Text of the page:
Stay in the Wellness Loop | Health and Wellness Articles
A few months ago, a teacher of mine advised me to never fill my plate; to leave room for the unexpected. When the unexpected inevitably occurs, your plate won’t overflow in a stressful and ineffective mess. In much the same way, an organized space lets you cope better with life’s stuff.
Take a minute and think of three words to describe your home... Ok, now take those same three words and apply them to your life.
If one of your three words is
‘cluttered’ or ‘disorganized’, I’d
be willing to bet your plate is
very full and you feel stressed.
Clutter plays a huge role in
how we feel about our
homes, our workplaces, and
ourselves. It makes us feel
guilty and embarrassed at best,
ashamed at worst (anyone ever
apologize for the state of their home?).
So why is clutter so stressful?
Clutter makes it hard to relax, both mentally and physically. Clutter is really delayed decisions. These delayed decisions constantly send signals to the brain that we have work to do, making it impossible to unwind. If you’re sensitive to sensory input, cluttered spaces can make you feel anxious and overwhelmed.
Some of the most chronically disorganized people are artistic and creative. But even they will tell you that clutter eventually hampers their creative process – nothing deflates a moment of inspiration like not being to find the right materials. If you were a student who procrastinated by cleaning your room, you might have thought you were just avoiding studying. The truth is clutter is a distraction, stealing focus from what’s important.
Clutter is bad for your physical health as well. Too much clutter is a fire hazard. If you’re aging or have mobility issues, clutter is a tripping hazard. And let’s not forget the hazards of opening a cupboard only to have the contents come crashing down on your head! With extra clutter comes compromised air quality due to dust, mold, and animal dander, aggravating asthma and allergies.
Clutter is also bad for our energy. Clutter, and feeling unable to do anything about it, is draining. Feng shui practitioners will tell you that excess items block the flow of energy in your home. But more than that, clutter is a source of excess that sends out a signal of fear to the universe – fear that you won’t be able to replace “just in case” items if you need them again.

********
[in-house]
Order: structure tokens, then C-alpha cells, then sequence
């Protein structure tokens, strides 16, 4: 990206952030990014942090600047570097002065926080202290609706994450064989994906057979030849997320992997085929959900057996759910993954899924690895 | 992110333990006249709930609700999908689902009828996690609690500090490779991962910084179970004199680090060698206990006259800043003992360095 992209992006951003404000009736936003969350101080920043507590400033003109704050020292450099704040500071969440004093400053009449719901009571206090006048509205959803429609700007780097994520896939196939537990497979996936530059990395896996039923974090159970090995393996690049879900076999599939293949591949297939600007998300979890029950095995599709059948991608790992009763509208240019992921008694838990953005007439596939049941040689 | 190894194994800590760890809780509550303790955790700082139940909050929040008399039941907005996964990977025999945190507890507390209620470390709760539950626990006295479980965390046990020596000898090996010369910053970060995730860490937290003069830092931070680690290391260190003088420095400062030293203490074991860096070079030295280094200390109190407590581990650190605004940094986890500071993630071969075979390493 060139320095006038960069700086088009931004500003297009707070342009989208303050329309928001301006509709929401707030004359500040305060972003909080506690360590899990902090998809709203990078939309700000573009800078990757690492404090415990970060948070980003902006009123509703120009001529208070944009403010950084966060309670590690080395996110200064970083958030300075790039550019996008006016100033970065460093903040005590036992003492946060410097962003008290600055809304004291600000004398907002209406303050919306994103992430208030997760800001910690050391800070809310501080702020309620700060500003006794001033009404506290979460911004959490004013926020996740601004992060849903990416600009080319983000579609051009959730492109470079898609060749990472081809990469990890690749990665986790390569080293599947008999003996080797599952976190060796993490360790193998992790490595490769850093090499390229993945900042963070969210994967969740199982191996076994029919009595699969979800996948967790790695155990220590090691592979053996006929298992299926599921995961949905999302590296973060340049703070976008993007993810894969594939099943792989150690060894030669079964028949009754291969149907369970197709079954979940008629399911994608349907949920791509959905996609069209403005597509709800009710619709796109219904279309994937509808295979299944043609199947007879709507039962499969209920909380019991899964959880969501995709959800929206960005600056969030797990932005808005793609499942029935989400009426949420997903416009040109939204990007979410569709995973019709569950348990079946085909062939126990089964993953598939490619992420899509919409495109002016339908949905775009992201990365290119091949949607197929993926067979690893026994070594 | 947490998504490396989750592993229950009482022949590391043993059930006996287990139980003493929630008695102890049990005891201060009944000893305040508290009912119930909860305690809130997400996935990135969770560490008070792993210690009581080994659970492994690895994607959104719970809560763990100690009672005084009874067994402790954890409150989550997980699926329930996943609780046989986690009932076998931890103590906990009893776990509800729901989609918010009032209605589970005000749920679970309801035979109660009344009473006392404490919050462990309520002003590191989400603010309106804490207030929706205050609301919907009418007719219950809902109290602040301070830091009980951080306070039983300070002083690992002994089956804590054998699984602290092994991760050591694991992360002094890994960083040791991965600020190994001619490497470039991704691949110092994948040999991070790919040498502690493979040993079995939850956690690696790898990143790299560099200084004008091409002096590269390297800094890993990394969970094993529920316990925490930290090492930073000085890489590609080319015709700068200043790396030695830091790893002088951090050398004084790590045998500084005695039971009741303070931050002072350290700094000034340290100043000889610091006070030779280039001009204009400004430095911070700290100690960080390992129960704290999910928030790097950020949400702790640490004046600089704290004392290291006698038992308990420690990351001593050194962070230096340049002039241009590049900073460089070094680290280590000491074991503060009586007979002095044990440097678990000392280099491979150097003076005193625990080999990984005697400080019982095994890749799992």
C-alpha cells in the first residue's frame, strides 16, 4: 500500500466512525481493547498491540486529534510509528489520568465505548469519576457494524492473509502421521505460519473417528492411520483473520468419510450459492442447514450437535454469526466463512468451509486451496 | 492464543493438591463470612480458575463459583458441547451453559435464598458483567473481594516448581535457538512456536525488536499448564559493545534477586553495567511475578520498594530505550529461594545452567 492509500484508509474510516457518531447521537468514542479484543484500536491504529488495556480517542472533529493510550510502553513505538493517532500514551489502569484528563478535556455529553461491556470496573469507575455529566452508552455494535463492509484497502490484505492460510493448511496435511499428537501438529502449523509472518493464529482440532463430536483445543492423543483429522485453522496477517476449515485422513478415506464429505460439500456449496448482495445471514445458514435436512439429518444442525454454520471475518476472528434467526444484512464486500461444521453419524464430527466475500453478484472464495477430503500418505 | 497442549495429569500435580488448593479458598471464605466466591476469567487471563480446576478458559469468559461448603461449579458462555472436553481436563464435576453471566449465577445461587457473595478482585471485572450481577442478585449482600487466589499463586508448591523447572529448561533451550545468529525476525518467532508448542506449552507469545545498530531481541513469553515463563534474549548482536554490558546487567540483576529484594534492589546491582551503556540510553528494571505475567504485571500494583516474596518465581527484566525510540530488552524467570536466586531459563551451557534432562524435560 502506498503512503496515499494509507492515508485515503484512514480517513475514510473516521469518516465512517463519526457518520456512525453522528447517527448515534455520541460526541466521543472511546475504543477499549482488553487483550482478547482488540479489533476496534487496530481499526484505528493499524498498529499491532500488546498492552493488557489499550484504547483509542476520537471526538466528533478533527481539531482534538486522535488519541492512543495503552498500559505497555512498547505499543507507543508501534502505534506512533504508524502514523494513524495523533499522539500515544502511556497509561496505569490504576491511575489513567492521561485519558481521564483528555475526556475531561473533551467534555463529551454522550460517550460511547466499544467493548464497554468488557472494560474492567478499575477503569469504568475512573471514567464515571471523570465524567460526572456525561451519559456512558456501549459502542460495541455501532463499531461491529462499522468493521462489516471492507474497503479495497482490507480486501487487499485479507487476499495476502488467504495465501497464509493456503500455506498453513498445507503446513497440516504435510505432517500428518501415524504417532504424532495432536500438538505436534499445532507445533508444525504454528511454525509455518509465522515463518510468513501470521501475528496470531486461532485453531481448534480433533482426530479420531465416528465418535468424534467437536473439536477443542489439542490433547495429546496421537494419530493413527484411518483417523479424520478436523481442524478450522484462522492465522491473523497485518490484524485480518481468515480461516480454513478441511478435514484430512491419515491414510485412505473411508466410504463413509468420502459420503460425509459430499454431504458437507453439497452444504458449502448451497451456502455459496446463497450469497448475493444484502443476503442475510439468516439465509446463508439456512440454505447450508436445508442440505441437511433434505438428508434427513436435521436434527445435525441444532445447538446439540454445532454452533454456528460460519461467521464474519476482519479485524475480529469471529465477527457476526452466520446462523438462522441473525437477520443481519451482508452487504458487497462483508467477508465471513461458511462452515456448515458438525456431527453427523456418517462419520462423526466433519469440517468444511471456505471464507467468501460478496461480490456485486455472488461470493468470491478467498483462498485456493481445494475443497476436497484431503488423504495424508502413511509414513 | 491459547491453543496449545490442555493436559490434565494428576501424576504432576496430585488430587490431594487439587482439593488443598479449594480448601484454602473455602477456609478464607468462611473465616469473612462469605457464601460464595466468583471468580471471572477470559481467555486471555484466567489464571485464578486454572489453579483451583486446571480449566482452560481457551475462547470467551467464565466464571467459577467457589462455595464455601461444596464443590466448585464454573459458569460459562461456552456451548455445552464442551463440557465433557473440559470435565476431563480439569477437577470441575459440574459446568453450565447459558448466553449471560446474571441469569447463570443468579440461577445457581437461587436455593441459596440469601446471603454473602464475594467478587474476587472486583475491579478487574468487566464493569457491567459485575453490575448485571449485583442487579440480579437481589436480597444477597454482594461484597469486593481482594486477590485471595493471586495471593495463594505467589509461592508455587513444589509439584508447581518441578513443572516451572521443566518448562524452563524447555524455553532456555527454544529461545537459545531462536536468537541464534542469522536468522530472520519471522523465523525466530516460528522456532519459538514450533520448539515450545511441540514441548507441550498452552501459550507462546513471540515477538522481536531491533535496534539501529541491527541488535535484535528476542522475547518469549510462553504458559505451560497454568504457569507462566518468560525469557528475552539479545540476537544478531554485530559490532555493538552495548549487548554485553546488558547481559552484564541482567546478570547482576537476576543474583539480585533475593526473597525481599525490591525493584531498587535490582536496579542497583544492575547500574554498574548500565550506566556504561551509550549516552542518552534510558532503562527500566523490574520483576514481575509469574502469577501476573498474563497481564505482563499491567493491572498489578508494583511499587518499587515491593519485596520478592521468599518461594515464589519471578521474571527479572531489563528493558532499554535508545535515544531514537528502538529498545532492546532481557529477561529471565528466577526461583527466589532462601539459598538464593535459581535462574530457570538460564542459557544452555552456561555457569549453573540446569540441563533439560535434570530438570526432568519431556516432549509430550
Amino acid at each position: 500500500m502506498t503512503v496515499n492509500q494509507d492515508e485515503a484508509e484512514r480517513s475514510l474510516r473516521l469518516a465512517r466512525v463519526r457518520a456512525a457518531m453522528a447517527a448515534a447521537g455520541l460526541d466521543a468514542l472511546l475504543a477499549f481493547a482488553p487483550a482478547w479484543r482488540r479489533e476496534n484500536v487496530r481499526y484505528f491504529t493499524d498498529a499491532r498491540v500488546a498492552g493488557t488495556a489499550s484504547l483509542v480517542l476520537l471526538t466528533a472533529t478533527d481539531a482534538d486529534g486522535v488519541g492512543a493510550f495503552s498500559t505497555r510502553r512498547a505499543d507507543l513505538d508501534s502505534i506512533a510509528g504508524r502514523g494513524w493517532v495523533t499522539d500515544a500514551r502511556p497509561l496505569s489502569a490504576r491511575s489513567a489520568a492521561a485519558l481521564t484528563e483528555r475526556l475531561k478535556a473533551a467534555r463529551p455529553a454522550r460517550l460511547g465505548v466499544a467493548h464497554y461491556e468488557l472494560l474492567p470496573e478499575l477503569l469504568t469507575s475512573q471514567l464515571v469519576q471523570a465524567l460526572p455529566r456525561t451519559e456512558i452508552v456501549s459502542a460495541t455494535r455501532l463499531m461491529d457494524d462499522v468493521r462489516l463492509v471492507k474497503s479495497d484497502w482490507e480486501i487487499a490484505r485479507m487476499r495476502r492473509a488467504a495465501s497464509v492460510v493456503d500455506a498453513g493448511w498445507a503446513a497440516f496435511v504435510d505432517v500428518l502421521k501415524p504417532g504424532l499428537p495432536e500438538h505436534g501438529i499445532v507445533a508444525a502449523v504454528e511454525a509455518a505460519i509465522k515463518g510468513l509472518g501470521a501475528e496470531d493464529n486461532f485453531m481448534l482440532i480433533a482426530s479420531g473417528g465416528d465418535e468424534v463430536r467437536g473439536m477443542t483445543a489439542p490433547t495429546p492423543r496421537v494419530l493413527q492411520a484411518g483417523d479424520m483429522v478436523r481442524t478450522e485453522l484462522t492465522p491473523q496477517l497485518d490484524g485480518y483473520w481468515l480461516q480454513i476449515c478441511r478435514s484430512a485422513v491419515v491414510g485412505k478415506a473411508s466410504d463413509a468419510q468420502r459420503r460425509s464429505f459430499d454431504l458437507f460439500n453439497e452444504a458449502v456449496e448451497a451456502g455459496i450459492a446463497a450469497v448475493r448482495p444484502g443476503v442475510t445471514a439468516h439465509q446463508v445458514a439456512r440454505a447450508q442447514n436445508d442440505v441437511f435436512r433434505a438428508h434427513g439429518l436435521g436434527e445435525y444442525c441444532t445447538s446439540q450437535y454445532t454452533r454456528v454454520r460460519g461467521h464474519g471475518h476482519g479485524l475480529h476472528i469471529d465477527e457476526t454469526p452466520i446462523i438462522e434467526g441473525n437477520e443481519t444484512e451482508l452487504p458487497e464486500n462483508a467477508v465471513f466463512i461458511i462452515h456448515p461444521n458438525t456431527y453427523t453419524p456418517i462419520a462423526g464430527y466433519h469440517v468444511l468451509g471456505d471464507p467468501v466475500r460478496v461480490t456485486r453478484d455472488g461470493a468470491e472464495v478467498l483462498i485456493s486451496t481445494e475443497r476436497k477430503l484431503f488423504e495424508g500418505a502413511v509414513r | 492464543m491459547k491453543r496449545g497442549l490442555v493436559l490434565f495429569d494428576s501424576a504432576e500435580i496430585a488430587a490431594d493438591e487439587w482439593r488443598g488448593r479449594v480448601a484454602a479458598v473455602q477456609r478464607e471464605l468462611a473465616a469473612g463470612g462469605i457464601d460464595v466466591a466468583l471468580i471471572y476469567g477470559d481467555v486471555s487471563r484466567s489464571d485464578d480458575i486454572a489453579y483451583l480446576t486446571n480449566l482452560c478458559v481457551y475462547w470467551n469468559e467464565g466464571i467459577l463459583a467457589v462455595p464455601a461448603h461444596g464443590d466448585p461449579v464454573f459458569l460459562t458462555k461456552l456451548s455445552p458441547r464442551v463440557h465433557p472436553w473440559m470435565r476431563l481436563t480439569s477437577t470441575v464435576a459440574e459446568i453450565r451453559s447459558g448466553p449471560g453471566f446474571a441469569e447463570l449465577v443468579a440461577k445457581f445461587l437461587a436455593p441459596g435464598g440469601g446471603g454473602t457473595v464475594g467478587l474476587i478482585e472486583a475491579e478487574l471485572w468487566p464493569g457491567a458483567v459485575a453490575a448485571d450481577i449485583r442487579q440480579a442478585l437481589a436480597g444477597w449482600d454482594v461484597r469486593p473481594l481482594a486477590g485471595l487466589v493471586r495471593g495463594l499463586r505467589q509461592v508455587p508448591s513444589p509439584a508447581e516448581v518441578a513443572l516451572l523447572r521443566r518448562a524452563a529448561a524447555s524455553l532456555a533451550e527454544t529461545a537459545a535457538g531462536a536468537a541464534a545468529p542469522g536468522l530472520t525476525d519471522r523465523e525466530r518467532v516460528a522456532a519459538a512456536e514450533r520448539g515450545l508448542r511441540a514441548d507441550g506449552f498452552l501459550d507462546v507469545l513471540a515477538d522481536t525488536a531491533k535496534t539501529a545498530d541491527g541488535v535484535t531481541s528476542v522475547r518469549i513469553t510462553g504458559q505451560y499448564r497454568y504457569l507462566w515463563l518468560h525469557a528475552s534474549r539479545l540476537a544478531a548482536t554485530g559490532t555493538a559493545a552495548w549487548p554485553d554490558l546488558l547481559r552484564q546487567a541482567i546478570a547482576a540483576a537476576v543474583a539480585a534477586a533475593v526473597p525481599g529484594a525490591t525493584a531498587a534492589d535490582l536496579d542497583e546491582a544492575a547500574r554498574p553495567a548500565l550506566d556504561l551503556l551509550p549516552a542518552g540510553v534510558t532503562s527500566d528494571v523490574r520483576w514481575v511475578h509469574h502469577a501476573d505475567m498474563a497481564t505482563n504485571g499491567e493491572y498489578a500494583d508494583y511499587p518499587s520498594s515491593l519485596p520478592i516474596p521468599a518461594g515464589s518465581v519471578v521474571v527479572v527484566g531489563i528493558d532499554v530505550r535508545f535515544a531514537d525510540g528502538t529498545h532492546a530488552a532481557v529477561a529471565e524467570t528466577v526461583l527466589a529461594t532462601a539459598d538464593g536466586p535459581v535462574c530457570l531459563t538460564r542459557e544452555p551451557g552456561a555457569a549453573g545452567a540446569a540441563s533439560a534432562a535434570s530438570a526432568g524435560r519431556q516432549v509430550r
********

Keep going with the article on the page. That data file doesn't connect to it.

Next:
So, what prevents us from getting organized? It’s due in part to the “arrival fallacy” – the belief that we’ll be happy only when we arrive at a destination. This neglects how much satisfaction comes from the process. My clients often repeatedly open single cupboards we’ve organized like they’re opening the door to their own personal sanctuaries! Each small step is valuable.
Most people aren’t sure how much work is involved in getting to the bottom of the clutter, underestimating how much time a task will take. If you struggle with organization, tackling a whole room at once is a sure path to failure - tackle one drawer at a time. Setting small goals is more realistic and allows you to experience success – if you’re really motivated, you can always finish the whole project!
The real value of getting organized runs much deeper than a tidy space; getting organized means reducing our stress and feeling more content at home, and in our lives. Australian organizer Peter Walsh says, “Clutter is not just the stuff on your floor – it’s anything that stands between you and the life you want to be living.” When we deal with the stuff cluttering our spaces, we end up dealing with the “stuff” cluttering our heads – the hurt, the fears, the insecurities. When my clients get organized, their attitudes improve and they’re re-energized. Once clutter is conquered, it empowers you to work on other parts of your life and to make room for possibility.
In Happier at Home, Gretchen Rubin says, “Wherever you are, you are in the right place to begin.” The time to get organized is now.
April Miller, B.A., B. Ed.,
is a Trained Professional Organizer,
and a Hoarding and Chronic Disorganization Specialist.
April Miller, B.A., B. Ed.